Smoking and Plastic surgery don’t mix

smoking before plastic surgery

If you have ever looked at cigarette packaging, you will know that cigarette smoking is hazardous to your health. Tobacco use is estimated to cause 35% of all cancers, 33% of all heart attacks and strokes, and 90% of chronic obstructive pulmonary disease, including emphysema. 

If you are planning on having plastic surgery – either cosmetic or reconstructive, you will be advised to stop smoking.

But why? And how? 

I will explain the science behind the advice and give you some tips to help your quit smoking before your plastic surgery.


Cigarette smoke contains over 4000 constituents. The culprits responsible for plastic surgery wound healing complications are nicotine, carbon monoxide, and hydrogen cyanide.

Enemy number one is nicotine. Nicotine acts as a vasoconstrictor, meaning it shuts off the flow of blood in your blood vessels. Blood carries oxygen to all the cells in the body, keeping them alive. Nicotine also increases the stickiness of platelet in the blood, which can lead to clot formation within the blood vessels. This will block blood flow and stop blood delivery. Nicotine also interferes with the development of the cells needed in wound healing such as fibroblasts and macrophages. 

Enemy number two is carbon monoxide. Carbon monoxide (CO) prevents the blood system from effectively carrying oxygen around the body. Carbon monoxide competes with oxygen for a ride on haemoglobin in the red blood cells. It is a much stronger competitor than oxygen, 200 times stronger in fact, So it easily takes the place of oxygen in the red blood cells and further reduces oxygen delivery to the wound. 

Enemy number three is hydrogen cyanide. It stops the cellular machinery within cells of the body, effectively choking off oxygen within the cell.

While wound healing is a big concern for plastic surgeons, it is not the only thing harmed by cigarette smoking. Smoking increases the risk of anaesthesia. Cigarette smoking negatively effects both the respiratory system and the cardiovascular system. This can lead to longer time in hospital, additional treatments, and a longer recovery period.


Plastic surgery procedures invariably involve lifting, nipping or tucking skin. Nicotine, along with carbon monoxide and hydrogen cyanide, cause a decrease in blood flow through the tiny blood vessels in the skin and a decrease in oxygen reaching the cells. 

Without adequate blood flow and oxygen, skin cells will die. This can lead to a host of problems:

  • skin necrosis (medical word for cellular death), 

  • wound healing problems, 

  • wound break-down, 

  • flap necrosis, 

  • infection, 

  • the need for re-operation and 

  • increased risk of a poor aesthetic result!

Smoking is not a good omen.


Electronic cigarettes or vaping, has become a popular alternative to tobacco cigarette smoking. While it does contain somewhat fewer harmful substances, it still contains nicotine. And as we have seen, nicotine is the number one enemy of wound healing. Studies have shown that electronic cigarettes are as toxic to skin flap survival as tobacco cigarettes.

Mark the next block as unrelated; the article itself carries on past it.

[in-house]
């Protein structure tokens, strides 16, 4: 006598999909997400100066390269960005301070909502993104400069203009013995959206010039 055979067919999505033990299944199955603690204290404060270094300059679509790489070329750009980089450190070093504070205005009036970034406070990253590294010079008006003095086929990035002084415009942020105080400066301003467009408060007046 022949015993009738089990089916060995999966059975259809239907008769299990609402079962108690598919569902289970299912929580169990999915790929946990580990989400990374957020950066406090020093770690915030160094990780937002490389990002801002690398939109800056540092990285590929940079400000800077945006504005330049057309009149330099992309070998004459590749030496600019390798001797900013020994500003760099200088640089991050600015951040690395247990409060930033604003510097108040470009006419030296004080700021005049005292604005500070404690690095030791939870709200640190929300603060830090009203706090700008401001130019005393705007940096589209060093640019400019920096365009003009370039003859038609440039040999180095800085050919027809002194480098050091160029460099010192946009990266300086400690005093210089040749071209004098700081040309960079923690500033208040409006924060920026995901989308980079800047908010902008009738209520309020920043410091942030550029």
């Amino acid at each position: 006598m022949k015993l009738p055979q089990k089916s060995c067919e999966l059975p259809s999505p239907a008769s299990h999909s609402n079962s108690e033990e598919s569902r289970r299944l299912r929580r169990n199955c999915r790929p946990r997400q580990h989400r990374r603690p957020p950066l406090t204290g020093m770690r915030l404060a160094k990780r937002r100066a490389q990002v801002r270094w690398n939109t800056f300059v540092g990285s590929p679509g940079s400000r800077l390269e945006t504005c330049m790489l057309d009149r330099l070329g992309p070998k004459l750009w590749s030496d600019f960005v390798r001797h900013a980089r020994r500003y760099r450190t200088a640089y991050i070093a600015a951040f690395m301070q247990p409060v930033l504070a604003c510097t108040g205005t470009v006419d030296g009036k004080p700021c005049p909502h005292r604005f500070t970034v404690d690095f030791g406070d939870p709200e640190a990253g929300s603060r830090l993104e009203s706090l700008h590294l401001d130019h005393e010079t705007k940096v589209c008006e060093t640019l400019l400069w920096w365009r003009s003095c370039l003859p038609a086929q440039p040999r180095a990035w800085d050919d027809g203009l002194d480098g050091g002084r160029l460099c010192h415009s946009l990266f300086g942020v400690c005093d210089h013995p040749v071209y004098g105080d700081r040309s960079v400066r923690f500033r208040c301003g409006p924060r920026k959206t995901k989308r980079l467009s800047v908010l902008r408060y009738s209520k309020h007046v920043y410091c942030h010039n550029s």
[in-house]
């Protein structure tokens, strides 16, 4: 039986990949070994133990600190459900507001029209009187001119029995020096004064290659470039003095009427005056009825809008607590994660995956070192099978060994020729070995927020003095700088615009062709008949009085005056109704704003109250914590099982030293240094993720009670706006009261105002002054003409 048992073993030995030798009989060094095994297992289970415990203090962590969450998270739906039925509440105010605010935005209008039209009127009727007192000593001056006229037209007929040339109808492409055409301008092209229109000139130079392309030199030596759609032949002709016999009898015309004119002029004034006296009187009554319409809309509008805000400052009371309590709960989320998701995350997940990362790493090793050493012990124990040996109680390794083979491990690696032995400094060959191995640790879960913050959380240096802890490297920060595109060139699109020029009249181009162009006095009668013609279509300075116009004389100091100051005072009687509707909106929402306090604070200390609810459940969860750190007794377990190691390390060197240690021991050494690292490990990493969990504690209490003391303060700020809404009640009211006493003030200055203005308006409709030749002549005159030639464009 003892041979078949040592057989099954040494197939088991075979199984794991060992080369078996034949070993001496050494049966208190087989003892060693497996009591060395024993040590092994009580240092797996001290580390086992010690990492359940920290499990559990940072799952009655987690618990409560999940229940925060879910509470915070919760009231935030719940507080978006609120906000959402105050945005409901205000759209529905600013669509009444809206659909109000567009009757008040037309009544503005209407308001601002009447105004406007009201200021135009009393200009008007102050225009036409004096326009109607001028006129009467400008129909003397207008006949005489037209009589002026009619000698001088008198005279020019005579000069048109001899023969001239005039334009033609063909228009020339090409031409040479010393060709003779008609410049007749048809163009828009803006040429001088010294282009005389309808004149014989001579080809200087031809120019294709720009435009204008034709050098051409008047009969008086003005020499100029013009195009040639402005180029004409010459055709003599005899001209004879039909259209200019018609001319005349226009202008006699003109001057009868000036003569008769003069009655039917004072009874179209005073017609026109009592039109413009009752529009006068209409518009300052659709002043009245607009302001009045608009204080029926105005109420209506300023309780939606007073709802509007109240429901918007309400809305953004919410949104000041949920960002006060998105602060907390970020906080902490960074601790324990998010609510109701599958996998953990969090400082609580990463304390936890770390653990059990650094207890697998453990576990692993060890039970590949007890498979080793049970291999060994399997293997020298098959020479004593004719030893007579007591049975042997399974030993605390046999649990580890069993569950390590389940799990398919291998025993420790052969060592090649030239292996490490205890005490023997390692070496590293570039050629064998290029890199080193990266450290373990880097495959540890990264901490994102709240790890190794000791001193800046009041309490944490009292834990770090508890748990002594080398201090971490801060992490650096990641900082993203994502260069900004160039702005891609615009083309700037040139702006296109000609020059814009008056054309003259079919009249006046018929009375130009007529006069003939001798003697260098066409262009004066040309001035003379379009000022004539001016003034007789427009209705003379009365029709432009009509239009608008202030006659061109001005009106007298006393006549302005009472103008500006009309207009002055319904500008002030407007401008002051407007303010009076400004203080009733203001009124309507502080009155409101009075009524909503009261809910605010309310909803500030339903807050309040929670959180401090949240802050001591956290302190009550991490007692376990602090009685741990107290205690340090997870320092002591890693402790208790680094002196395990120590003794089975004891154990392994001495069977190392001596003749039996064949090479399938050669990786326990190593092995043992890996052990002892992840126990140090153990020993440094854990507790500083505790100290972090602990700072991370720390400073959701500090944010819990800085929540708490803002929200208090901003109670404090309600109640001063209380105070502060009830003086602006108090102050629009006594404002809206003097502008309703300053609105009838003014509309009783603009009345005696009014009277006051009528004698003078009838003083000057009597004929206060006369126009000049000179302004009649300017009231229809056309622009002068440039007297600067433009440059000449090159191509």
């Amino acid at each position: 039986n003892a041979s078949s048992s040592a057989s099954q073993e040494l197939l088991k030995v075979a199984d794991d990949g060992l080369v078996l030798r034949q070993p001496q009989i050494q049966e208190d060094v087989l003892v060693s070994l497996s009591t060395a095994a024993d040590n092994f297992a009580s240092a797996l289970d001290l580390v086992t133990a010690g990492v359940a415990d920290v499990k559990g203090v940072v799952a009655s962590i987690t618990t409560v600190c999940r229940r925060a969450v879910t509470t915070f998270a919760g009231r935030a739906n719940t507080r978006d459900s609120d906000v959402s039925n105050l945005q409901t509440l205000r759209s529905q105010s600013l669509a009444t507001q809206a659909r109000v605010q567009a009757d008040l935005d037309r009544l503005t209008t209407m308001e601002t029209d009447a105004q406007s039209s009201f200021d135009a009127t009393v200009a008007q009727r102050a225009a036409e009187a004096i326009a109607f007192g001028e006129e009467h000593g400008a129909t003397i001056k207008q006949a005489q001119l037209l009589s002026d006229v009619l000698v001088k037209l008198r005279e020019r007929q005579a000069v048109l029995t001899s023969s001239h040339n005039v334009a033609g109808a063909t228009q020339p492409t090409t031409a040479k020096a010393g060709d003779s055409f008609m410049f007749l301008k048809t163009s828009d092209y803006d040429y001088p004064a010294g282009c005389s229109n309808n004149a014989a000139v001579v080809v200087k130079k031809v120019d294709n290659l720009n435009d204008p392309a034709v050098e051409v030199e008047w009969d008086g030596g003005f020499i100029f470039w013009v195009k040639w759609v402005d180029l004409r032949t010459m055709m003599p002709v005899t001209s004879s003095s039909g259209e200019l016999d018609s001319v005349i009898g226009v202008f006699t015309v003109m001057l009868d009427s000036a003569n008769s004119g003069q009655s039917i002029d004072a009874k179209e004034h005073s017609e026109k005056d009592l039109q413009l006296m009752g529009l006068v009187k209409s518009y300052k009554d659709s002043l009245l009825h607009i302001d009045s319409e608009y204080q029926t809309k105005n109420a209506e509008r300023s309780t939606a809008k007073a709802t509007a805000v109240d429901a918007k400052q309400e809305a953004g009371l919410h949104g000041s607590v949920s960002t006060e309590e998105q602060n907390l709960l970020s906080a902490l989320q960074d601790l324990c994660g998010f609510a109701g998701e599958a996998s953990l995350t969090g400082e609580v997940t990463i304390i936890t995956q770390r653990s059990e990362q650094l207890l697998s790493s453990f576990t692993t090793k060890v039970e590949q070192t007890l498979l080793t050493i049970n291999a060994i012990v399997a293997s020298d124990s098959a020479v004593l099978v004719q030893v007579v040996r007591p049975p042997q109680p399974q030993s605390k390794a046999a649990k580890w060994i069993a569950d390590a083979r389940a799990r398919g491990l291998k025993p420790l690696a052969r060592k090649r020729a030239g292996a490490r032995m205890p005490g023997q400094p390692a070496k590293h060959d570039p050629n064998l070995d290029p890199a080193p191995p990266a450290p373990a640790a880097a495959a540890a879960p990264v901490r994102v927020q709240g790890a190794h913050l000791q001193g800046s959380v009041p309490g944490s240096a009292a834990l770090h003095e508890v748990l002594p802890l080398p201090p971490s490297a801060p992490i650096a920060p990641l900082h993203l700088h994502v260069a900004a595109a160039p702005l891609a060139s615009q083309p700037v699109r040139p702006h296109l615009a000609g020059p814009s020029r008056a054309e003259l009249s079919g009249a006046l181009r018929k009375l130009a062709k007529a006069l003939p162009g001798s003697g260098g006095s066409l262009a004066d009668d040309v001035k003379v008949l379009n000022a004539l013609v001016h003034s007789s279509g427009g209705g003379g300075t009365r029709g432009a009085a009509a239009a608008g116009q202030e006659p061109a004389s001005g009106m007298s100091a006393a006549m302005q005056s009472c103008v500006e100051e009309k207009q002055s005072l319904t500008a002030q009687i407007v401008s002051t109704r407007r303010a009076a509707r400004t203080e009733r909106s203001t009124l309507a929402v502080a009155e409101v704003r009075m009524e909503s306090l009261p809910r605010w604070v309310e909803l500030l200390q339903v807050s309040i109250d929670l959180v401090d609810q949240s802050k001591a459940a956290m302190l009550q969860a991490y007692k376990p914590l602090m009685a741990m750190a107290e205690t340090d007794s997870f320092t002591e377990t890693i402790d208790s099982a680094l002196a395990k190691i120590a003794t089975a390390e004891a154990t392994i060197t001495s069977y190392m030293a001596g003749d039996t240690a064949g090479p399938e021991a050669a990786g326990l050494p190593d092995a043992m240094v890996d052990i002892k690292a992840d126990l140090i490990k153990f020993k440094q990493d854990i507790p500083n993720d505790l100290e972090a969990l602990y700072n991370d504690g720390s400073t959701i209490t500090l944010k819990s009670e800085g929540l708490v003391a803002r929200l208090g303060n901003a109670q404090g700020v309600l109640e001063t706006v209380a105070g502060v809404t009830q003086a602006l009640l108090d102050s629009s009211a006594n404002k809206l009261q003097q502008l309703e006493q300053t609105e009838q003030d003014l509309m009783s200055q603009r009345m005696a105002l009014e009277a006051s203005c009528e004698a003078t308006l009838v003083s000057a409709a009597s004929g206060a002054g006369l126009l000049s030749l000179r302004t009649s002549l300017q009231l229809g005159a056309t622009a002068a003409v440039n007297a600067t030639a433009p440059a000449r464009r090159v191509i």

The longer the better! Although there is no consensus guideline, 4 weeks before surgery and 4 weeks after cosmetic or reconstructive plastic surgery is the minimum. And most anaesthetists suggest not smoking for 2-3 months before elective surgery to reduce anaesthetic risks. 

Some plastic surgeons will do a cotinine urine level before elective plastic surgery. Cotinine is the break-down product of nicotine. This test is done to make absolutely sure that the deleterious levels of nicotine are decreased prior to surgery.


  1. Make a plan to quit, set a deadline, and stick to it

  2. Harness peer pressure – spend time with non-smoking friends and enlist the support of family

  3. Get professional help from a psychologist trained in cognitive behavioural therapy or addiction treatment

  4. Nicotine replacement therapy – gum, patches or sprays will help to decrease nicotine withdrawal symptoms and will help you to quit smoking. But the nicotine is still a problem for wound healing and should be weaned 4 weeks before your surgery

  5. Non-nicotine replacement therapy – bupropion hydrochloride (Zyban), antidepressants and clonadine. Discuss the need for prescription medications with your doctor

  6. Identify your smoking triggers and actively avoid them

  7. Change your diet – certain food and drinks make cigarettes taste better, such as fizzy drinks, alcohol, caffeine, cheese and red meat.  While others such as fruit, vegetables and tomato juice don’t combine well

  8. Exercise – increased physical activity will help counter cravings and help with any potential weight gain

  9. Keep your hands and mouth busy – fidget with worry beads, a stress ball or a spinner. Chew gum or suck on lolly pops or lozenges

  10. Reward yourself regularly for your achievements! ​

Cigarette smoking and plastic surgery don’t mix well. Hopefully with more understanding of the reasons, the risks of smoking and some useful tips on how to quit, you will give yourself a head-start to achieving your smoke free goal before having plastic surgery. If you want to read more about how to prepare for plastic surgery, download the Plastic surgery companion – a patient guide.


Ann Plast Surg. 2017 Mar 1. doi: 10.1097/SAP.0000000000000998. Electronic Cigarettes Are as Toxic to Skin Flap Survival as Tobacco Cigarettes.Rau AS1, Reinikovaite V, Schmidt EP, Taraseviciene-Stewart L, Deleyiannis FW.

Wound Healing: Part I. Basic Science Janis, Jeffrey E. MD; Harrison, Bridget MD Plastic & Reconstructive Surgery: September 2016 – Volume 138 – Issue 3S – p 9S–17S

Clin Med Res. 2003 Jul; 1(3): 201–216. Tobacco Cessation in Primary Care: Maximizing Intervention Strategies John D. Anczak, MHS, PA-C and Robert A. Nogler, II, MD